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Thread: Lagrange finding extreme points.

  1. #1
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    Question Lagrange finding extreme points.

    Hello,
    I've been looking at finding extreme points of the following function f(x,y) = 2x^2 + y^4 =2y^2 - 2xy over the constraint  D = \{(x,y)| x^2 +2y^2 -xy \leq 1\} using Lagrange multipliers.
     \nabla f = \lambda \nabla g, where g is the equation of the constraint.
    This means (4x - 2y, 4y^3 + 4y -2x) = \lambda (2x - y, 2y - x) Following that, I made  4x - 2y = \lambda (2x -y) It's easy to see here that \lambda = 2 or  2x=y Making either substitution into the equation 4y^3 + 4y -2x = \lambda (2y - x), after simplifying, it makes it equal to 2y(y^2 - 1)=0. This implies that y= 0,1 or -1. Substituting these values into the constraint, I find that if y = 0, x = 1 & -1. If y = -1 and 1, values for x won't be real. So this gives me extreme points of (-1,0) and (1,0). Which, in turn, gives me an extreme value of 2 for both points.
    My question is, am I right? Have I found the extreme points or have I missed some? Have I even got the right points?

    Any advice is welcome.
    Thank you for your time.
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  2. #2
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    Quote Originally Posted by Silverflow View Post
    Hello,
    I've been looking at finding extreme points of the following function f(x,y) = 2x^2 + y^4 \mathbin{\color{red}+}2y^2 - 2xy over the constraint  D = \{(x,y)| x^2 +2y^2 -xy \leq 1\} using Lagrange multipliers.
     \nabla f = \lambda \nabla g, where g is the equation of the constraint.
    This means (4x - 2y, 4y^3 + 4y -2x) = \lambda (2x - y, {\color{red}4}y - x) Following that, I made  4x - 2y = \lambda (2x -y) It's easy to see here that \lambda = 2 or  2x=y Making either substitution into the equation 4y^3 + 4y -2x = \lambda (2y - x), after simplifying, it makes it equal to 2y(y^2 - 1)=0. This implies that y= 0,1 or -1. Substituting these values into the constraint, I find that if y = 0, x = 1 & -1. If y = -1 and 1, values for x won't be real. So this gives me extreme points of (-1,0) and (1,0). Which, in turn, gives me an extreme value of 2 for both points.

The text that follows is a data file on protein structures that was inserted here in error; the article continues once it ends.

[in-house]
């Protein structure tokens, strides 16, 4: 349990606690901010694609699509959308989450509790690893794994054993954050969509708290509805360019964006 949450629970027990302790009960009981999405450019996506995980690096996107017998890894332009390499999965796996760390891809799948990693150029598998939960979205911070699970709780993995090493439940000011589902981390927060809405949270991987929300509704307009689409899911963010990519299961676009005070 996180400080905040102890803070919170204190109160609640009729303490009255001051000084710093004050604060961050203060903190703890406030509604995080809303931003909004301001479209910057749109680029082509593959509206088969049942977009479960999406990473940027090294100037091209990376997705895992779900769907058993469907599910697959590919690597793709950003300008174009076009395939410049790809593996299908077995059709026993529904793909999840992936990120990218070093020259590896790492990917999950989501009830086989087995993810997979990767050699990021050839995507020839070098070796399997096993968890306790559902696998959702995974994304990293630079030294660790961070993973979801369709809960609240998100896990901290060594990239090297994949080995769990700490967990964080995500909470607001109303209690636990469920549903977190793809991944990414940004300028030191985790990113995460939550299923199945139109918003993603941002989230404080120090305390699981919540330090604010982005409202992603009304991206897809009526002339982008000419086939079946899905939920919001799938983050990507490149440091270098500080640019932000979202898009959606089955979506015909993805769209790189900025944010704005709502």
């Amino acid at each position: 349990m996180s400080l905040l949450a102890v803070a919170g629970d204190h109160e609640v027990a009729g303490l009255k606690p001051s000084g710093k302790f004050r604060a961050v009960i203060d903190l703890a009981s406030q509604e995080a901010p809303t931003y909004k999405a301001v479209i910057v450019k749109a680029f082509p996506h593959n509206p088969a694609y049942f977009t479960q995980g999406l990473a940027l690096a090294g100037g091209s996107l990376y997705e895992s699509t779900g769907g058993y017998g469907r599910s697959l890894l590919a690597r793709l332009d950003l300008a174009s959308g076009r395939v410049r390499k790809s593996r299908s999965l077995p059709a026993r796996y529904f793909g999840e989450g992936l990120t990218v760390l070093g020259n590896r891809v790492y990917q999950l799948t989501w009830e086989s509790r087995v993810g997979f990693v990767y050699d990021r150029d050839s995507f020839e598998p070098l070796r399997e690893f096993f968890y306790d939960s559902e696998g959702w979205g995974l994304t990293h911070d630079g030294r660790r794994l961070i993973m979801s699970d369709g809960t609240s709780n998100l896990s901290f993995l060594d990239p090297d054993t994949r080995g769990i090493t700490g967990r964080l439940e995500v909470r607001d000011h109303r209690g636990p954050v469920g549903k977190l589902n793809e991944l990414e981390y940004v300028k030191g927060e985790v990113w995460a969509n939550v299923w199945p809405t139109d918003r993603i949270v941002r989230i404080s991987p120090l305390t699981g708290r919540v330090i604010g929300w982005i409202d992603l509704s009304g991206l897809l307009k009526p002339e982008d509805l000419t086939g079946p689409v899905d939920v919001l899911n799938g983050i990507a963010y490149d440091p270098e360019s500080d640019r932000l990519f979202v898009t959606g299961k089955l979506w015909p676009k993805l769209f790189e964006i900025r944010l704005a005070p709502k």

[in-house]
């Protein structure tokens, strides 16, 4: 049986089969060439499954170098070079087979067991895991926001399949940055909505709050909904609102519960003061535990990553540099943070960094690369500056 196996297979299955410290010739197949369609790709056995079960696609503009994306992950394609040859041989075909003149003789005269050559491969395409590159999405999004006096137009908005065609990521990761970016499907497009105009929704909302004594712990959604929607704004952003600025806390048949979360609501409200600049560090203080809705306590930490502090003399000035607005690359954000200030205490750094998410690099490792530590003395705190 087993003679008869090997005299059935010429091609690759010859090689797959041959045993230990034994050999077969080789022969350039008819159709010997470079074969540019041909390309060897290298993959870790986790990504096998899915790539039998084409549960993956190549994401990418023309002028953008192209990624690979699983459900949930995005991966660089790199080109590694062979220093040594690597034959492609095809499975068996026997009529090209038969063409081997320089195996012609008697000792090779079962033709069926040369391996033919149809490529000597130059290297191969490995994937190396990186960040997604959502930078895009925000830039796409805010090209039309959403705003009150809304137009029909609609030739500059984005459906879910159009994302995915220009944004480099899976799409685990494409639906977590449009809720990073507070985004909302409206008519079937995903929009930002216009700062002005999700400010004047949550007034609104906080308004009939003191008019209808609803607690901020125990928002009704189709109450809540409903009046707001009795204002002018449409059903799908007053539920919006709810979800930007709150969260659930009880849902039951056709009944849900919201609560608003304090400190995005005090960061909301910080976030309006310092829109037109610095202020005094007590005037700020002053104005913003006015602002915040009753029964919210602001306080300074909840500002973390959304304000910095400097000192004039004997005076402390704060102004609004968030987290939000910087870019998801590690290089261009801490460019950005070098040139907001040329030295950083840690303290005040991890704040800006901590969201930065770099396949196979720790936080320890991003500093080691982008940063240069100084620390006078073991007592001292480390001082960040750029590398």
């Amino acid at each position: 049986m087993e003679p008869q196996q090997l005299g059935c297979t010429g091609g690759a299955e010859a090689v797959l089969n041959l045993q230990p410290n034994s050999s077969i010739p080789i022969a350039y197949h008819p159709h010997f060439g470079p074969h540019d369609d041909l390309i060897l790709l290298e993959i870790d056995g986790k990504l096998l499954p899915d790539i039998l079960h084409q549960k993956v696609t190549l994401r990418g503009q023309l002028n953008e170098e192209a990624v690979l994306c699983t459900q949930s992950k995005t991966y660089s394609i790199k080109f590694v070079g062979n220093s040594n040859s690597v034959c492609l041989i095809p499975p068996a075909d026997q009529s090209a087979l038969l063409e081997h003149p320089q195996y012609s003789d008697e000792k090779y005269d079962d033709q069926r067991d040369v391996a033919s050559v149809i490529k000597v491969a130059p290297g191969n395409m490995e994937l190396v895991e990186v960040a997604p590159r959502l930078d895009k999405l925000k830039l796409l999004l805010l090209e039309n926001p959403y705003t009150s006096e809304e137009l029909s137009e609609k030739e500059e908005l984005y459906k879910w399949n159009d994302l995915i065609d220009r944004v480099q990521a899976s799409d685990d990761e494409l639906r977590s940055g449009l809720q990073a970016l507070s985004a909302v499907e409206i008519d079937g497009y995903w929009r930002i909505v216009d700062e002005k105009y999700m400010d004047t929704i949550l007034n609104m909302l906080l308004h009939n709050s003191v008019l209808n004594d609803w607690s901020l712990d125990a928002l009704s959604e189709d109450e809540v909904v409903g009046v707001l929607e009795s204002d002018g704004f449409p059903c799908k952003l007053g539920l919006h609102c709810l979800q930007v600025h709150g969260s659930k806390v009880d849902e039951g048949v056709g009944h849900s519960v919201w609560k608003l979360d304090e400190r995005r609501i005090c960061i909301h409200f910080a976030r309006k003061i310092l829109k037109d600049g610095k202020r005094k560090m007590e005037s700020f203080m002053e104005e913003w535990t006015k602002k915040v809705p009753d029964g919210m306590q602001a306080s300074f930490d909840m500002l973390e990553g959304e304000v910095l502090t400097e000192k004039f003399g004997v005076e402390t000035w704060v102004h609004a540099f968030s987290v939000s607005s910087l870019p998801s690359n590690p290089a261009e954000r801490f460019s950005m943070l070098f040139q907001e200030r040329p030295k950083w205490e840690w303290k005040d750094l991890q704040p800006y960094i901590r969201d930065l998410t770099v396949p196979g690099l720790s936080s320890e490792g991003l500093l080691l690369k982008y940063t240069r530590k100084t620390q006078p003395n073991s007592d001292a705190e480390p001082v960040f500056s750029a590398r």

My question is, am I right? Have I found the extreme points or have I missed some? Have I even got the right points?
    This looks more or less on the right track, though there are some typos that make the question hard to follow. I assume that the red + and 4 in the above quote are corrections for the = and 2 in the original post.

    Completing the square in the expression for f(x,y) gives f(x,y) = \tfrac12(2x-y)^2 + y^4 + \tfrac32y^2. From this (or by taking partial derivatives), you see that the only critical point of f(x,y) is a global minimum value of 0, at the origin. The origin is inside D, so the minimum value of f(x,y) in D is 0.

    To find the maximum value of f in D, you need to check what happens on the boundary of D, in other words when f satisfies the constraint  x^2 +2y^2 -xy = 1. You do this by the Lagrange multiplier method, and apart from the error of having a 2 that should be 4 you seem to have done this correctly. So the maximum value of f in D is 2, at the points (\pm1,0).
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  3. #3
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    Thank you very much for your reply.
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